It's man vs. otter, and the otter is winning

It's man vs. otter, and the otter is winning

SEATTLE -- The hunt is on in West Seattle's Alki neighborhood for an apparently destructive neighbor who has no regard for the rules of civilization.

Homeowner Bob Seefeld says his ill-mannered neighbor has been tearing Seefeld's place apart. The situation has gotten so bad, Seefeld says he's at his wit's end, trying to figure out how to stop the damage.

Seefeld does have an idea of what the culprit looks like. He looks something like this:

Yes, it is an otter that's at the center of Seefeld's problem. And it's no small problem.

Take a tour around Seefeld's home along Alki Beach, and you'll see where the suspected river otter has left his mark. And he's left several, from tearing through wooden fences to tearing apart the pump shed for the pool.

Seefeld says the cunning mammal that's creating so much mayhem is living under his house, constantly digging more holes, clawing through the insulation and planning new escape routes.

"Very smart. Very smart," he said.

Wildlife experts say it's not uncommon for otters to do this kind of damage, especially with mating season getting underway. But they can be difficult to corral.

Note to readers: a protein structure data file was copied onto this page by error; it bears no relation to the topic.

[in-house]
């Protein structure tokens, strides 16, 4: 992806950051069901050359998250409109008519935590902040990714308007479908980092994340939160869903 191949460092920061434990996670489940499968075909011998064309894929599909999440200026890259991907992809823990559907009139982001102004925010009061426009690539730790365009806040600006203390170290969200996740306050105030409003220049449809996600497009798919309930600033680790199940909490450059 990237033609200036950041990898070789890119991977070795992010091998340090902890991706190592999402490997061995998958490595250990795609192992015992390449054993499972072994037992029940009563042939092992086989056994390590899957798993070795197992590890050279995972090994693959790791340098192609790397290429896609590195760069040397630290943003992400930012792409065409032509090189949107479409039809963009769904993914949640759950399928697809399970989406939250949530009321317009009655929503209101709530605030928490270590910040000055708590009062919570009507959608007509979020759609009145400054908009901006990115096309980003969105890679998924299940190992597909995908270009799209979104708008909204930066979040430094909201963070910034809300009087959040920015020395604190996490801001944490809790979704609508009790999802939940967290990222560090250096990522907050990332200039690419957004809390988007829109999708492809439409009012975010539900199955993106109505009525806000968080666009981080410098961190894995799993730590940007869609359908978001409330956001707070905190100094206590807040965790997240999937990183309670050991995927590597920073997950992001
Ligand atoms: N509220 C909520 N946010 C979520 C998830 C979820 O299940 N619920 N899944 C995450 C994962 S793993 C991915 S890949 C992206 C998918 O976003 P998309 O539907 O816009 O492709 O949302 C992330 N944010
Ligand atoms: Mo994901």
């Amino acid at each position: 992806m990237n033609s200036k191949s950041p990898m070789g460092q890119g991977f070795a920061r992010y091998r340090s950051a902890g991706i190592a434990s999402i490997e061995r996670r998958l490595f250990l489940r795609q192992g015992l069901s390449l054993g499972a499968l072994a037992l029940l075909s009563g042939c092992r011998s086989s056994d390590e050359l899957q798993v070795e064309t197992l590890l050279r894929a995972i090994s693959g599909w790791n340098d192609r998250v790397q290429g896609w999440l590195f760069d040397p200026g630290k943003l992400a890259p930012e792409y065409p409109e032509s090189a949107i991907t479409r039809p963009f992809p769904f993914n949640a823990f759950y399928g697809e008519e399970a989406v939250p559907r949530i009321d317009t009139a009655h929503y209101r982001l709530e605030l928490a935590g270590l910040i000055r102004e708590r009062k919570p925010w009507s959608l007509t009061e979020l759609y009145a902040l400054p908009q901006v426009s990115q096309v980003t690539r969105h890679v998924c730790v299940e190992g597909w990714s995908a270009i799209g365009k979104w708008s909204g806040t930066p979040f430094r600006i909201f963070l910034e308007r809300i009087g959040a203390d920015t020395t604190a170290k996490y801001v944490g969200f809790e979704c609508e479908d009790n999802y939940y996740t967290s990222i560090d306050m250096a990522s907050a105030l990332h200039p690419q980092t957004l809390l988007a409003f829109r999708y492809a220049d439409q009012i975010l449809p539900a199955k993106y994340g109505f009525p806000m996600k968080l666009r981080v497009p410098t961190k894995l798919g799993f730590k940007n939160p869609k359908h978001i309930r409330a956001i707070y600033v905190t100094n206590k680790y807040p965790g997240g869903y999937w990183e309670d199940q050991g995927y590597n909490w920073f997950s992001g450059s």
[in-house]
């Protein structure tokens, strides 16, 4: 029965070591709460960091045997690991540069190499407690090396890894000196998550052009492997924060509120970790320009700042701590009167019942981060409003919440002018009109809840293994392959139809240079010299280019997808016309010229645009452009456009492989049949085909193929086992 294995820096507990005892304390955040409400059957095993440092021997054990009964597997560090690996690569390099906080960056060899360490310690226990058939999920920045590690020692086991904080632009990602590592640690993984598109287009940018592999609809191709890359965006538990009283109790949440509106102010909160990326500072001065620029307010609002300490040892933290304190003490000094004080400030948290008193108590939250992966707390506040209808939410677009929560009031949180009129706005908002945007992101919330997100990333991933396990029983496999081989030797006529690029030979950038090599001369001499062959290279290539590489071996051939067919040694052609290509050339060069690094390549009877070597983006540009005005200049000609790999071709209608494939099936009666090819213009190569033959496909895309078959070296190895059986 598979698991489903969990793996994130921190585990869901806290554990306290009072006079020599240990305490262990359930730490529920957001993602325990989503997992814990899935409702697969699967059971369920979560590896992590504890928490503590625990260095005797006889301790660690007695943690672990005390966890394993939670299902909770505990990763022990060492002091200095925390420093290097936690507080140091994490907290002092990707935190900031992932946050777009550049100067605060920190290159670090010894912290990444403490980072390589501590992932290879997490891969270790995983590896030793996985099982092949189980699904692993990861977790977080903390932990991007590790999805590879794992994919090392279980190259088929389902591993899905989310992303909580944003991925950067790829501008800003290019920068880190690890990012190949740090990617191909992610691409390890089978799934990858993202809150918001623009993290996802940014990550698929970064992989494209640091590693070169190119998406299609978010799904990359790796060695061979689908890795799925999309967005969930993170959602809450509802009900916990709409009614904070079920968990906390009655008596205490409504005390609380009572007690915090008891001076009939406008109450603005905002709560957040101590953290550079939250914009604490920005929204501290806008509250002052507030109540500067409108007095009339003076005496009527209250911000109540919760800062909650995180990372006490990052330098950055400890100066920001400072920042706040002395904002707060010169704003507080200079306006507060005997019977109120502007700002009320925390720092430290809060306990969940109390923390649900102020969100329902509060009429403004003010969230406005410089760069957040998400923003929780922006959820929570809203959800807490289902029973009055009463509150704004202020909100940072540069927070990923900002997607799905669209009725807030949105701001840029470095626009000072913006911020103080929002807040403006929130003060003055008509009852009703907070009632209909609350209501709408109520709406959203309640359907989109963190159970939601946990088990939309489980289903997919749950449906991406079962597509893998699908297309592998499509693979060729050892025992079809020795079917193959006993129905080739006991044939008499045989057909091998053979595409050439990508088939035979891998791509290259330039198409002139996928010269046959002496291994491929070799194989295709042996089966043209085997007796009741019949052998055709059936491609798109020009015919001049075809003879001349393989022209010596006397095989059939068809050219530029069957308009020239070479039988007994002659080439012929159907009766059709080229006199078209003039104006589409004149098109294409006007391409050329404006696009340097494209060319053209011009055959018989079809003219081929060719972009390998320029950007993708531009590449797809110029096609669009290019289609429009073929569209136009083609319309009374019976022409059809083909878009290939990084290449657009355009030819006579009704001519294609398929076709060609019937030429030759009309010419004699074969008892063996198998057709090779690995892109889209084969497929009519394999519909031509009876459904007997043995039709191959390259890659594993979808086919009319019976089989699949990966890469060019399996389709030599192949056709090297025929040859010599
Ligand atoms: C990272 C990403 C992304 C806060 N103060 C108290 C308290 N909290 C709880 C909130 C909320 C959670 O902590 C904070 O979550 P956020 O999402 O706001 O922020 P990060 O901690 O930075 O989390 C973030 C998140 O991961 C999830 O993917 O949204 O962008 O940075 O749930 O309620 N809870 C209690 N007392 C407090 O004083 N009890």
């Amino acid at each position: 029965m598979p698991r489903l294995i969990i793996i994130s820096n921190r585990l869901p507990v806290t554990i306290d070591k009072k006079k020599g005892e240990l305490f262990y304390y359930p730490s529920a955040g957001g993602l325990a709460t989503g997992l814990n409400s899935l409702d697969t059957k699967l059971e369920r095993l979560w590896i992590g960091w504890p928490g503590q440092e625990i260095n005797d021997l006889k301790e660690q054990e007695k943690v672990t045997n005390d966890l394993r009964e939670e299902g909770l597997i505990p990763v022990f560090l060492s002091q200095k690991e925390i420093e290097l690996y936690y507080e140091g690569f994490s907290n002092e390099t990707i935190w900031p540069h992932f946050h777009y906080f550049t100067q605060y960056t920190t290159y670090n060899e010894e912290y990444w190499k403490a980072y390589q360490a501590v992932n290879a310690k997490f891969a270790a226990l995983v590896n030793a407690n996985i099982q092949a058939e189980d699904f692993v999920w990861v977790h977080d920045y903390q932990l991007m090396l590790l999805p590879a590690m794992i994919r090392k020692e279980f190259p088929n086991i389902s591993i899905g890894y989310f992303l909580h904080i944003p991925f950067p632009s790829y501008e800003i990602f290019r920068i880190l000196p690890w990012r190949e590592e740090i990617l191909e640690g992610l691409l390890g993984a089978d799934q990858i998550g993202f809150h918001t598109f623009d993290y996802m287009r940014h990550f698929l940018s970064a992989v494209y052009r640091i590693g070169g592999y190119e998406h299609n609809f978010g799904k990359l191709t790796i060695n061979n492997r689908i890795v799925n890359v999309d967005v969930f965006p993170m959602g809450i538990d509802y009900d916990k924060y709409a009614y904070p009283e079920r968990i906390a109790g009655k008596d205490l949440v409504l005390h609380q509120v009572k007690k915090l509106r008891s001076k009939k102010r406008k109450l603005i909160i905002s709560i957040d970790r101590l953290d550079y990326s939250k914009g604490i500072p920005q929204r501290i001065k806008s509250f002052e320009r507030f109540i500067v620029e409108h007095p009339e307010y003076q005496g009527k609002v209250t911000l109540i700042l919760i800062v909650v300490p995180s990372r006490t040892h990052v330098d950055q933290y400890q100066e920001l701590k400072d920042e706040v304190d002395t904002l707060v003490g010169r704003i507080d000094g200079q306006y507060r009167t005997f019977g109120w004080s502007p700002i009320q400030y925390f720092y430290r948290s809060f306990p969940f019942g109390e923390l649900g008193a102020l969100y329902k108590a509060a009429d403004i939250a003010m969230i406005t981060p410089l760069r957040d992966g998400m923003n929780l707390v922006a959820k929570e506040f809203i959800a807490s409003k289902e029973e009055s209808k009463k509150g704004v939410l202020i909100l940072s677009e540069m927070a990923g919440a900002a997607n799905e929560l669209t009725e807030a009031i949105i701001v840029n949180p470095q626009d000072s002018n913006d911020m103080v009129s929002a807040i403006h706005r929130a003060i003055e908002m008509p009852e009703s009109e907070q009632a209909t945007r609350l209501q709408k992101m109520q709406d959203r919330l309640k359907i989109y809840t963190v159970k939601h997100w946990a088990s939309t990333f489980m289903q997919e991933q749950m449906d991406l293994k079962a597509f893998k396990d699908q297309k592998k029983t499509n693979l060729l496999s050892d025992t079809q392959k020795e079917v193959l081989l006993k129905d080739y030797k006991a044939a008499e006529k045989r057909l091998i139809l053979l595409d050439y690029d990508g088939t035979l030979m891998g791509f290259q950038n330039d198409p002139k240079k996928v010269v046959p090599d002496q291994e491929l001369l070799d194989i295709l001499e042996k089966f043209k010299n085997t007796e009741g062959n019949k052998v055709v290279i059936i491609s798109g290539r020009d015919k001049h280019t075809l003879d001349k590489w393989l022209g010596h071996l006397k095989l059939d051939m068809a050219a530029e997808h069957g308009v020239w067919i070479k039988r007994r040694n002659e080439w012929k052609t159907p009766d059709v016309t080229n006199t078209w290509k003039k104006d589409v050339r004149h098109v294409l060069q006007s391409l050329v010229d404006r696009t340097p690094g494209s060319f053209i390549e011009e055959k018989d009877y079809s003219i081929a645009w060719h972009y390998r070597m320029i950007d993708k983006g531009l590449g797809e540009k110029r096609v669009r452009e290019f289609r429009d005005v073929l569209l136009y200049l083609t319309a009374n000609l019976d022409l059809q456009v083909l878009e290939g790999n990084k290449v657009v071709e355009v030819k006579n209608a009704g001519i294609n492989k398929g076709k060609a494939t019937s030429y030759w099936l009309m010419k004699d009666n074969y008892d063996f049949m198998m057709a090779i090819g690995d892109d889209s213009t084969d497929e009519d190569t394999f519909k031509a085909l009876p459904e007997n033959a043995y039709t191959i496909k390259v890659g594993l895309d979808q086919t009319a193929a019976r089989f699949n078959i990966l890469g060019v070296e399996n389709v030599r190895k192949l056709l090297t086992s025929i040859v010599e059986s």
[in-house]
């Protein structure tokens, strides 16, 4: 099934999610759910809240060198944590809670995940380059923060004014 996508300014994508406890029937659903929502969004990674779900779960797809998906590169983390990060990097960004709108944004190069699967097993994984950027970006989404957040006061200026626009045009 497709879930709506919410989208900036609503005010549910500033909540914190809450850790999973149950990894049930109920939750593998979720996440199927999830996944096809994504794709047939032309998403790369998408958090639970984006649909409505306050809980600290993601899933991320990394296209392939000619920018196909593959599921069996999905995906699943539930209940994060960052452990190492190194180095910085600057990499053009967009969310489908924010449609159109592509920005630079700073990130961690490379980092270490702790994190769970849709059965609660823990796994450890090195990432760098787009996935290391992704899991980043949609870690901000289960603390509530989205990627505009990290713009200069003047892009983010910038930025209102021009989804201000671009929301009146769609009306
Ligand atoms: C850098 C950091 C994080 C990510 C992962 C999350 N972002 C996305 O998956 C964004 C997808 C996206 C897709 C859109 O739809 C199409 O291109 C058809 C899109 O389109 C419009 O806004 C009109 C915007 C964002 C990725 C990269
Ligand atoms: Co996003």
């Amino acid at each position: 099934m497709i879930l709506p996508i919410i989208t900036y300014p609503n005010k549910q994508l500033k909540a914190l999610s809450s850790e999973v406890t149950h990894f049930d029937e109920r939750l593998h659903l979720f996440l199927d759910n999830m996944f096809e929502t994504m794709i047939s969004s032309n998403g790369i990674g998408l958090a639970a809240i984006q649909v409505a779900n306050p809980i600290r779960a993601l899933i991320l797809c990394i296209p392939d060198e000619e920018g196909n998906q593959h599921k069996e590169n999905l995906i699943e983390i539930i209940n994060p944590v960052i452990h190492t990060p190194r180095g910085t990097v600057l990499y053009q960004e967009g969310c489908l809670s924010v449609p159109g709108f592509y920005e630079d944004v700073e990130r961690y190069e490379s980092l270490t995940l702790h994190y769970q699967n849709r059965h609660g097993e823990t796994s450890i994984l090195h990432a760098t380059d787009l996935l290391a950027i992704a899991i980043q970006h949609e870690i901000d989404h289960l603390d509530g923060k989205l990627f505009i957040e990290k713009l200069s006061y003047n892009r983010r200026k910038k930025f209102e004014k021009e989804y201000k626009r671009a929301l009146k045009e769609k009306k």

That's why Seefeld is paying a contract nuisance trapper $500 to do the deed. A trap cage lies in wait, with cans of tuna as the bait.

A previous attempt to nap the critter did not go so well.

"He has a real long tail. So he did go into my trap up front, but he just ate the bait and left, because it was too short of a trap (for an animal) with that long tail," Seefeld said.

So far, nothing has managed to scare away the otter. It's already feasted on all the fish in Seefeld's koi pond.
 
Seefeld admits the aggravation has him thinking about doing some, well, not-so-nice things to the animal. Another rub: river otters apparently smell.

"The fellow who's renting from me says, 'Leave him alone, because he doesn't want him harmed.' I said, 'Hey, the damage he's causing! I don't care how he gets out of here,'" he said. "But the sooner I can get rid of him, the better."

If his trap doesn't work, Seefeld says, he's back to square one.

State wildlife officials say river otters are not specifically protected under law, but licensed trappers need to be called upon for the capture and removal of an otter.